It’s a nightmare to clean the windows of multi-story buildings, said Andrew Brain.
“It’s incredibly unsafe for folks to be hanging on the side of buildings — and it’s incredibly expensive for them to be there. Insurance liability has gone up 300 to 400 percent. … I was thinking that there’s got to be a better, faster, cheaper and safer way to do this,” said Brain, who serves as the co-principal of Brain Group, a property management and development firm, and has a background in commercial real estate.
His solution for dirty windows: drones.
“Initially, I was talking with a friend of mine about these drones that can be used to paint houses,” Brain recalled. “Later that day, I met with a man who handles our property insurance, and we discussed the major increases in liability. The drones were fresh in my mind, and it just clicked.”
Drone Wash — a commercial window washing company using proprietary drone technology as a delivery mechanism — was launched in fall 2021 by Brain and Leland Sanders, who owns and operates Touch of Class chauffeur and limousine service.
“Both of us are entrepreneurs who can’t sit still, so it just made sense to work together,” Brain said, nodding to his business partner. “We understand that commercial window washing is a time-consuming, laborious and very hazardous industry, especially after the first two stories. I’ve also talked to enough people in the real estate industry to know that this is a fairly widespread problem.”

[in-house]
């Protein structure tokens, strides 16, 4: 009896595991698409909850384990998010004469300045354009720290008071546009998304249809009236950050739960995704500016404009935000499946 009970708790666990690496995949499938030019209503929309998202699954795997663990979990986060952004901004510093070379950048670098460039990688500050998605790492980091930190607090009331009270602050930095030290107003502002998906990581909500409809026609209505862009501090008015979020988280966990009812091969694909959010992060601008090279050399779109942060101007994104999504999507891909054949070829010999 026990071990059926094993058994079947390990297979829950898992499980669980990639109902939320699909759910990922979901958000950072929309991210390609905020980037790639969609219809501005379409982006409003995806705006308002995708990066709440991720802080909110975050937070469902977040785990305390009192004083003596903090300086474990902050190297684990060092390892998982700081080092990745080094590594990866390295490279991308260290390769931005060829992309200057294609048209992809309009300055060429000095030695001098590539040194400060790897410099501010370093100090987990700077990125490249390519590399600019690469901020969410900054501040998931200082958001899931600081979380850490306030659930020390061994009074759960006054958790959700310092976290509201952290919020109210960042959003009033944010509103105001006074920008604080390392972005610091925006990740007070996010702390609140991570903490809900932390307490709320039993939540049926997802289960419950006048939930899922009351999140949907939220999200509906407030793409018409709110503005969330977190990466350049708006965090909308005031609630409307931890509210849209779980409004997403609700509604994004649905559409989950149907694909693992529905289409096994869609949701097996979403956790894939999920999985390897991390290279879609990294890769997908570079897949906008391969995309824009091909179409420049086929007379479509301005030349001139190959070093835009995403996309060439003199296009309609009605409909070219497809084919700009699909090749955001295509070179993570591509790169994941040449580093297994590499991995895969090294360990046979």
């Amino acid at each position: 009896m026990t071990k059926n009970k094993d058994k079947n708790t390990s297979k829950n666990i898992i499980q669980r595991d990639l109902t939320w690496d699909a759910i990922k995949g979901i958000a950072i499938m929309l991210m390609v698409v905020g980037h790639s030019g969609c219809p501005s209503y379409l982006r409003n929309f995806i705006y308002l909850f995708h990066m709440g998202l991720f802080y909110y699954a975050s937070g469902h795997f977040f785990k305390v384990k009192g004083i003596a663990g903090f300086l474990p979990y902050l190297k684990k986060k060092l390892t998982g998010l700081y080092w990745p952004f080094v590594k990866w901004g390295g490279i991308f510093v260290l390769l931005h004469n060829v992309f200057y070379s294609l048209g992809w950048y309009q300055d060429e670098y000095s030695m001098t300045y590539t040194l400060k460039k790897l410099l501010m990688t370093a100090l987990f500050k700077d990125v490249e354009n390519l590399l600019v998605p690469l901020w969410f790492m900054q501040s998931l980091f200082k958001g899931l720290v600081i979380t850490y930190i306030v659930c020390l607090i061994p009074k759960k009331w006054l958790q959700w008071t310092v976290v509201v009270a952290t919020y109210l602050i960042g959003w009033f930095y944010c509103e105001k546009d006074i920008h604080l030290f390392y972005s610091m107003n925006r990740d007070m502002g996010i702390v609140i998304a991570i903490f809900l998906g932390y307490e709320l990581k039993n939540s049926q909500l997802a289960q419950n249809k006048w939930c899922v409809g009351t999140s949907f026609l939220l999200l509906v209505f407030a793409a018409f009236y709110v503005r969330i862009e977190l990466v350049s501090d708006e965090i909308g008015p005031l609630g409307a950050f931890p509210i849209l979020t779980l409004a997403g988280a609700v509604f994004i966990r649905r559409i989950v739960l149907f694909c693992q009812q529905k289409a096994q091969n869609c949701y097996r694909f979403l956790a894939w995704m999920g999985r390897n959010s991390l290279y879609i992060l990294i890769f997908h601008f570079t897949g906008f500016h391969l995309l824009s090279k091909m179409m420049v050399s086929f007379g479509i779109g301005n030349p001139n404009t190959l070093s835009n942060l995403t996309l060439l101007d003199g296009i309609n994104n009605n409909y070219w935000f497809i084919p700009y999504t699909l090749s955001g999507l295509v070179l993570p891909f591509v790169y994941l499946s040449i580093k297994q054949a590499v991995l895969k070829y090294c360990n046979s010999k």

Click here to check out Drone Wash.
Drone Wash uses state-of-the-art drone disinfecting technology developed by Lucid Drone Technologies — a Charlotte, North Carolina-based robotics company. Through its technology, Drone Wash is 6- to 10-times faster than the average window washer, Brain said, noting that its ability to be more efficient results in cheaper costs as well.
The drone serves primarily as a delivery mechanism for a special chemical solution that the duo developed and tested in order to preserve landscaping, they noted.
“We couldn’t go in with bleach and kill all the grass [below]; so we haved demoed the product on a couple of our buildings, and so far, it’s been successful,” Brain said. “… Basically we’ve got a rig on the ground that is taking the water and chemical, mixing it and then pumping it up to the drone to spray on the windows. The drone is really the paintbrush that the operator is controlling.”
Although the technology is designed to save users time and money, providing a safer method of window washing is the major accomplishment, the duo said.
“Why put a human being in the line of harm? Let’s put a machine that is replaceable up there instead,” Brain proposed. “I think using drones to accomplish tasks in a safer way is something that everyone wants to do.”
With new technology comes with some limitations, they acknowledged, noting that the drones can only clean buildings up to 110 feet and cannot fly in winds of more than 15 miles per hour.
After testing their product and process this fall, Drone Wash is starting to book jobs come spring, Brain said, noting that it must be warm enough outside for the windows to dry properly. Commercial buildings are the startup’s primary customer, he added, as it would currently not be as cost effective for residential homes.
Click here for pricing estimates.
The duo plans to have two or three more drones in commission by the end of the year; and they envision Drone Wash to be available in half a dozen cities in 2023, they shared.
“Anywhere where there’s a 3- to 12-story building is an addressable market for Drone Wash,” Brain said. “ … We see drones as being the new standard in window washing.”
This story is possible thanks to support from the Ewing Marion Kauffman Foundation, a private, nonpartisan foundation that works together with communities in education and entrepreneurship to create uncommon solutions and empower people to shape their futures and be successful.